Does what happen in fjords stay in fjords? A conceptual diagram of nutrient upwelling by a buoyant plume at the face of a marine-terminating glacier (Oliver et al., 2020).

Glacial meltwater impacts on coastal biogeochemistry

Rising global temperatures and melting polar ice sheets are increasing the delivery of freshwater to high-latitude coastal oceans, which may influence coastal marine ecosystems. Primary producers, in particular, are likely to be impacted by changes in light or nutrient regimes. Understanding the connections between increased glacial meltwater delivery and coastal productivity will ultimately improve projection and management of the effects of climate change.

I study how ice sheet melting influences phytoplankton productivity through the availability of photosynthetically active radiation (PAR) and bioavailable nutrients. My dissertation focused on two regions experiencing large increases in glacial meltwater delivery to the ocean: Greenland’s shelves (Oliver et al., 2018) and fjords (Oliver et al., 2020), and the Amundsen Sea Polynya (ASP) in the coastal Antarctic (Oliver et al., 2019). In both regions, I coupled physical and biogeochemical modeling to understand the sensitivity of phytoplankton to meltwater-driven changes in the physical and chemical regimes.

Snapshots of satellite sea surface temperature for June-July 2019, showing the intrusion of a warm-core ring and a Gulf Stream meander onto the continental slope. The grey box in the top panel indicates the bottom panel domain.

Gulf Stream impacts on productivity in the Northwest North Atlantic

In recent decades, the Gulf Stream in the slope sea south of the New England shelfbreak has destabilized; vigorous meanders now characterize the former relatively straight and stable jet. To understand the implications of an increasingly meandering Gulf Stream for marine ecosystems in the New England shelfbreak region, my postdoctoral research seeks to 1) isolate the mechanisms by which meanders and warm core rings influence light and nutrient conditions for phytoplankton growth, and 2) determine how these mechanisms scale across time and space, using both modeling and observational approaches.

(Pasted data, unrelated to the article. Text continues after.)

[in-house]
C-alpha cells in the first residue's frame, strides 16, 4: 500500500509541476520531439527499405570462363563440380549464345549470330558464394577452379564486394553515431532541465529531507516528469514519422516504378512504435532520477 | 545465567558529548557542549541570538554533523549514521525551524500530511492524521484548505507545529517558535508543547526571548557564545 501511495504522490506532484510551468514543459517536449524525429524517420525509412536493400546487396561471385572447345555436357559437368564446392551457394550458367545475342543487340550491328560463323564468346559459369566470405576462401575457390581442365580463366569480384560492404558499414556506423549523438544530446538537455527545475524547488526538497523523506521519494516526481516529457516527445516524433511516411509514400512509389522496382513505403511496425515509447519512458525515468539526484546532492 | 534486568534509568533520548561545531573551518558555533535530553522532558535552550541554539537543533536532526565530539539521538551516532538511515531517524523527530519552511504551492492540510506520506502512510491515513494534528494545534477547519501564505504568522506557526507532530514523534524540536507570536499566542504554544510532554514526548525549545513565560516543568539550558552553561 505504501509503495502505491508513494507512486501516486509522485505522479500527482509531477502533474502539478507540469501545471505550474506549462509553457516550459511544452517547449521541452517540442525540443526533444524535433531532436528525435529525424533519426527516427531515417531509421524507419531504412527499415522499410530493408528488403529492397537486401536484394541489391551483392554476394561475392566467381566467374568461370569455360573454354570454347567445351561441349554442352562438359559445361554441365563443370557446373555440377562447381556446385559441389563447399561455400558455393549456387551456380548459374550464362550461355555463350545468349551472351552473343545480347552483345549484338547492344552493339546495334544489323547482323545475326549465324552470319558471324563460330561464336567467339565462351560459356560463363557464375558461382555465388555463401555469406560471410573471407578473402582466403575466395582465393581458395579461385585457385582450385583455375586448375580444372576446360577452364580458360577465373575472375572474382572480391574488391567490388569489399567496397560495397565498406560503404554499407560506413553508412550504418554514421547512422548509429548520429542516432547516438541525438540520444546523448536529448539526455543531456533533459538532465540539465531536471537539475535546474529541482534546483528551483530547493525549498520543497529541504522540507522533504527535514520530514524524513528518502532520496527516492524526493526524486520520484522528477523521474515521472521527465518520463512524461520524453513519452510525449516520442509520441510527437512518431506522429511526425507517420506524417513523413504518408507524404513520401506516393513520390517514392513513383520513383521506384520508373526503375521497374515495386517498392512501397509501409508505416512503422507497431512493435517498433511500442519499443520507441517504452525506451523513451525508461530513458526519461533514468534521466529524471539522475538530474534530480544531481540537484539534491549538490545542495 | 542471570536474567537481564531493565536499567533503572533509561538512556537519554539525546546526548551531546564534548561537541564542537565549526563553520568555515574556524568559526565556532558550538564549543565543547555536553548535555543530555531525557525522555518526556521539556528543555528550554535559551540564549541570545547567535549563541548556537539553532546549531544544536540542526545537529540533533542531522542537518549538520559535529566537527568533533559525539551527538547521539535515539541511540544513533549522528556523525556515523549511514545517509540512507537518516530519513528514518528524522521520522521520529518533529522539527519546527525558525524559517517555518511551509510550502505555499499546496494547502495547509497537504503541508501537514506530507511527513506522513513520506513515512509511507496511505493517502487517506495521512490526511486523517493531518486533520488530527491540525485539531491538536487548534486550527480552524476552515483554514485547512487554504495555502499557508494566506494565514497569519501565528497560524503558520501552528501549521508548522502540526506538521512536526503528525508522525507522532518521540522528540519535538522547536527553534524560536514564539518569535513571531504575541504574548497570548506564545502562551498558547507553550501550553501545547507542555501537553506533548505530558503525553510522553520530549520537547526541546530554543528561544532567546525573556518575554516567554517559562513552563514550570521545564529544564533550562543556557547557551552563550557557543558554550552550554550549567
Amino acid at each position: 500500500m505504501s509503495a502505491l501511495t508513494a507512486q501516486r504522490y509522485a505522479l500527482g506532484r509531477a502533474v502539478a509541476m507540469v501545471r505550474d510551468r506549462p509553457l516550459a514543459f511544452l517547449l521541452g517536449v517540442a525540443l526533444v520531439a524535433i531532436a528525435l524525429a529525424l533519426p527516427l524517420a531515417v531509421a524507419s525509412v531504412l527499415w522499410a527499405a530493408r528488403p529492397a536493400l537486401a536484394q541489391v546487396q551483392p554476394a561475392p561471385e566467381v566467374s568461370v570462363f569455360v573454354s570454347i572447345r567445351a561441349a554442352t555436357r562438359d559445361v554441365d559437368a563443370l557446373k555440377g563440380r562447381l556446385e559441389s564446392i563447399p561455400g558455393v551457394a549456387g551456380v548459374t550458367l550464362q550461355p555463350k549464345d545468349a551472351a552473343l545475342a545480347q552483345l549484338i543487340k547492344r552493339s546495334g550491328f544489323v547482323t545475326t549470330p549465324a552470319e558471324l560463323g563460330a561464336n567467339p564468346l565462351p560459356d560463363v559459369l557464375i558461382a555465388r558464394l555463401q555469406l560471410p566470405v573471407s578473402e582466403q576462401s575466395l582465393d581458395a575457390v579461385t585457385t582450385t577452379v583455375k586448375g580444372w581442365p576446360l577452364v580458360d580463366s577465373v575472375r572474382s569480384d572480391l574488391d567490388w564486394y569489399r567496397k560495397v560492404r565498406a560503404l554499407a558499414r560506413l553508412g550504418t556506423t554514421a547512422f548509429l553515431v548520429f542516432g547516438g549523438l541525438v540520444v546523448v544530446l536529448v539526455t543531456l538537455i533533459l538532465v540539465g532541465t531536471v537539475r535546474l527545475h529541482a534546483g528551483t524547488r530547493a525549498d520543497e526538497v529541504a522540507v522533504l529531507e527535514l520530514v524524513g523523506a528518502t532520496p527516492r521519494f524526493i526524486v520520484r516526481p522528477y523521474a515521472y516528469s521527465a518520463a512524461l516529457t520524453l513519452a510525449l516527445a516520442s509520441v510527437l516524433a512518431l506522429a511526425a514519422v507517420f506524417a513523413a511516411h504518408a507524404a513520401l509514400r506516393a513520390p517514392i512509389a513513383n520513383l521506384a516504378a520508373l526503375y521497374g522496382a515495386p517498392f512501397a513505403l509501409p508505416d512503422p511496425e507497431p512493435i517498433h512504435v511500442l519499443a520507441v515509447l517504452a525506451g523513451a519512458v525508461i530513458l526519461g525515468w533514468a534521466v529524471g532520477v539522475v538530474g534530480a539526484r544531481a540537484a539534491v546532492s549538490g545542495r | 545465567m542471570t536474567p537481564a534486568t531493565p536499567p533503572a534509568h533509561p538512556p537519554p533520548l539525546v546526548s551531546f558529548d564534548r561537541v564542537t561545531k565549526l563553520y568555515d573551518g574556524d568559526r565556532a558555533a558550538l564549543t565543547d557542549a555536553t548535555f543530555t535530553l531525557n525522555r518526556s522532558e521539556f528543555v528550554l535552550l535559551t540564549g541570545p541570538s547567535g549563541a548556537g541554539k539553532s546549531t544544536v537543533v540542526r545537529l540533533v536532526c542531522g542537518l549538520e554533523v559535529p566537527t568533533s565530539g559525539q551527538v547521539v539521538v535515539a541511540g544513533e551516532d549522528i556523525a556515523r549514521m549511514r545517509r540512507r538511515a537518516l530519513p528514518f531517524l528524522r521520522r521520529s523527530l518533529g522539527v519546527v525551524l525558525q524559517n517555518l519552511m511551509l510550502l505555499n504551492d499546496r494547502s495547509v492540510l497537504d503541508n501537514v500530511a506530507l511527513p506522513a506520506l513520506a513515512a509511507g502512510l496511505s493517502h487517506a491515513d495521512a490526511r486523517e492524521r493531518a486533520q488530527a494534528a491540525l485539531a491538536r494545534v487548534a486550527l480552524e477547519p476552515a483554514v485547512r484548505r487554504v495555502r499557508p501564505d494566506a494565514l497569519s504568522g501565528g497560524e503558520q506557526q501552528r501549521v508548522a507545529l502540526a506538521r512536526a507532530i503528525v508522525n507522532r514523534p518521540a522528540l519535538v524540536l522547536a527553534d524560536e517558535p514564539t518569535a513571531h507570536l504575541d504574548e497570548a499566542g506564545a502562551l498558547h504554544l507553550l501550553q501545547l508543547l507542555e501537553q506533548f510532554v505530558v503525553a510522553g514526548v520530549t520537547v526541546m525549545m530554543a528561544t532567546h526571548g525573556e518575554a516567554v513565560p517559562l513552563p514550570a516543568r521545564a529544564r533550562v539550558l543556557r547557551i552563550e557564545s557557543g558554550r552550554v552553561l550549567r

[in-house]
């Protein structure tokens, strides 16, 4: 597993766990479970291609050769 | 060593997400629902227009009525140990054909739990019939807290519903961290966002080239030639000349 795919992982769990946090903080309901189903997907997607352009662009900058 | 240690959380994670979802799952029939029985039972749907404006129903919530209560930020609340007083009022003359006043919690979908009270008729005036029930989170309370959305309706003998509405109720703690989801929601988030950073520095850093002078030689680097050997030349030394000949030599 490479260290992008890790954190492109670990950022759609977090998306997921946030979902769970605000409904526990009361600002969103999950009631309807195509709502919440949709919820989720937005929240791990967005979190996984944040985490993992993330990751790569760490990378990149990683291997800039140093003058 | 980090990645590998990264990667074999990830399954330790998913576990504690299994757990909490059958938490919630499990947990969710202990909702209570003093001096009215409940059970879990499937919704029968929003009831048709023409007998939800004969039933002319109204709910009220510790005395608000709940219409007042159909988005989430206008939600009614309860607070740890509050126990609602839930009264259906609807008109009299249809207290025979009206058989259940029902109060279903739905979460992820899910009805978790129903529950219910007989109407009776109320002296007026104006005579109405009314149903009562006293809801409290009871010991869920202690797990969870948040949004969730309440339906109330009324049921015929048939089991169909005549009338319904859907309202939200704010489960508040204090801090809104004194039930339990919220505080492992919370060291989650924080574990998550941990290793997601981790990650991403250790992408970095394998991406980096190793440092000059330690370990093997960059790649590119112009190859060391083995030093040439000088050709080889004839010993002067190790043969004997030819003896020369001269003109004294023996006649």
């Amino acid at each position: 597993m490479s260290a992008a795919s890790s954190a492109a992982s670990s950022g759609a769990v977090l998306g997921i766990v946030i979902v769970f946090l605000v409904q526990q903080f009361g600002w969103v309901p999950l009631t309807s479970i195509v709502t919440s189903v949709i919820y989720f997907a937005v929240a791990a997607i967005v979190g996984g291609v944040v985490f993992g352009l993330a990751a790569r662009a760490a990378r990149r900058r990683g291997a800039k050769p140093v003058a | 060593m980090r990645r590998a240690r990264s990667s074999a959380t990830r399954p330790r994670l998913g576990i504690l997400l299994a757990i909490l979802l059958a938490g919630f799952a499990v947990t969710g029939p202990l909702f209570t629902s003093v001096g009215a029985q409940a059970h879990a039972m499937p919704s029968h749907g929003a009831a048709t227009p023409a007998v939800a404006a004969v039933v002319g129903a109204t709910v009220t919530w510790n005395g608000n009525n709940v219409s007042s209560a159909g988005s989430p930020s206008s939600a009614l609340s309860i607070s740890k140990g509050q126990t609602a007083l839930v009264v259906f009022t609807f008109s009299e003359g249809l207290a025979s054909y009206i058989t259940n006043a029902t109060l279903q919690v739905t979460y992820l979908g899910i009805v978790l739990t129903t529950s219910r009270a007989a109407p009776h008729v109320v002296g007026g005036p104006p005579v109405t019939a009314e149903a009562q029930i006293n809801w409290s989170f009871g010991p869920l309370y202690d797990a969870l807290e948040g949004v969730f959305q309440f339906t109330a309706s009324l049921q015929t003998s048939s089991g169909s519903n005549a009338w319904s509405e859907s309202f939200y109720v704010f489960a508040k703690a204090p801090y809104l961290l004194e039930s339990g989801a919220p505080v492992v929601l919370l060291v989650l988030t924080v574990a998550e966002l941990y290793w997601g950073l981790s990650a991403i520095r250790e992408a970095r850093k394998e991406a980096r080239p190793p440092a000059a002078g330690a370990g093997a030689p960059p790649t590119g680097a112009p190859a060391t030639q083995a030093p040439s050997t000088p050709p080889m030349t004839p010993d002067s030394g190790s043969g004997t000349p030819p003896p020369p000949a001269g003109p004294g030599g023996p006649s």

References

Oliver, H., Luo, H., Castelao, R. M., van Dijken, G. L., Mattingly, K. S., Rosen, J. J., Mote, T. L., Arrigo, K. R., Rennermalm, Å. K., Tedesco M., & Yager, P. L. (2018). Exploring the Potential Impact of Greenland Meltwater on Stratification, Photosynthetically Active Radiation, and Primary Production in the Labrador Sea. Journal of Geophysical Research: Oceans, 2570–2591. https://doi.org/10.1002/2018JC013802

Oliver, H., St-Laurent, P., Sherrell, R. M., & Yager, P. L. (2019). Modeling iron and light controls on the summer Phaeocystis antarctica bloom in the Amundsen Sea Polynya. Global Biogeochemical Cycles, 33, 570-596. https://doi.org/10.1029/2018GB006168 (PDF)

Oliver, H., Castelao, R. M., Wang, C., & Yager, P. L. (2020). Meltwater-enhanced nutrient export from Greenland’s glacial fjords: a sensitivity analysis. Journal of Geophysical Research: Oceans, 125(7), 1–18 https://doi.org/10.1029/2020JC016185